If you experienced your anecdote on a switch, then you have a faulty (or a very cheap implementation of a) switch.

    EDIT: Here's a link from Cisco that discusses how switches work. This goes way beyond the scope here, but it is possible to not get the full throughput on a switch due to oversubscription of ports (i.e. 8 gigabit ports share a one gigabit connection back to fabric of the switch), but you should never see this on an 8 port switch.
     
  14. Queso macrumors G4

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    #14
    In an unmanaged switch each port runs at whatever speed it can negotiate with the connected device. If you have a gigabit interface in your Mac and you plug it into a gigabit-capable port on the switch then they will connect at gigabit. This does not change even if you plug a 10Mbps printer into the next switch port over. The switch will talk to the printer at 10Mbps and still allow the Mac to talk at gigabit.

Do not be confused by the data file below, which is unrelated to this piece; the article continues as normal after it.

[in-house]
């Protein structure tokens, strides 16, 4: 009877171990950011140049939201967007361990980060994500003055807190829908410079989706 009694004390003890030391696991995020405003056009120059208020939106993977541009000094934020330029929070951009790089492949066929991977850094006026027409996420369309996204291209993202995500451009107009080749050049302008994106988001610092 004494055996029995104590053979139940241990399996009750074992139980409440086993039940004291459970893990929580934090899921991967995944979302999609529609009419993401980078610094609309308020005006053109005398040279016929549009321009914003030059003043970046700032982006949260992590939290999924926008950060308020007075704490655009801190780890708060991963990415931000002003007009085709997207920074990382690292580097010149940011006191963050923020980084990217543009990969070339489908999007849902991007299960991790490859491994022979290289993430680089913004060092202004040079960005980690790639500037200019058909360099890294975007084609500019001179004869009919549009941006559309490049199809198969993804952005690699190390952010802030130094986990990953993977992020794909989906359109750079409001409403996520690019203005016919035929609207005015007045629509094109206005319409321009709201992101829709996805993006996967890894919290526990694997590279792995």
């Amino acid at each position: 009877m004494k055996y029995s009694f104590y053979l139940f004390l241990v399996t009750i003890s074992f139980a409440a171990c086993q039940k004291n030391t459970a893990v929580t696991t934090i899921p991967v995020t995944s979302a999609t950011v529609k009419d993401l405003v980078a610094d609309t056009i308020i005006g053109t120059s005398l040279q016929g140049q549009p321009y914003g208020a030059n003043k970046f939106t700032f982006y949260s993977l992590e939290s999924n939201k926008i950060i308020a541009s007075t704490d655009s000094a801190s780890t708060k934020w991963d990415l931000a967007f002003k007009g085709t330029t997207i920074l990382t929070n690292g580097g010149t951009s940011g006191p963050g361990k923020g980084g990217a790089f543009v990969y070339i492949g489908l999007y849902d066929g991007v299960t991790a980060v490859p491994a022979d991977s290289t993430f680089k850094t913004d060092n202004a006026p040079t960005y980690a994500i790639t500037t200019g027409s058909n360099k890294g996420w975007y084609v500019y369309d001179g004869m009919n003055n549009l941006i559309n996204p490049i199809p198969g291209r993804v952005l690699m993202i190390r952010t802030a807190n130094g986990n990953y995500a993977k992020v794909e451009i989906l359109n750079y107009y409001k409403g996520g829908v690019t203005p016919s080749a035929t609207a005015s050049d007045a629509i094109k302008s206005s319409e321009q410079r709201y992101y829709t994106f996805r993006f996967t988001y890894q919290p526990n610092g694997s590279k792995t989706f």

So if you have two gigabit Macs and you transfer files between them via the switch they will do so at gigabit speeds, even if you also plug in a 100Mbps iBook. File transfers to and from the iBook will only run at 100Mbps, but otherwise the slower speed will not affect the transfer speed between the gigabit devices.
     
  15. rhett7660 thread starter macrumors G4

    rhett7660

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    #15
    So you could have in theory a computer running 2Mb on the switch and as long as your data doesn't have to go to or through the 2Mb stream it will go at what ever speed you are transmitting at.

    IE
    Switch
    1 10MB box
    1 1000Mb box
    1 1000Mb box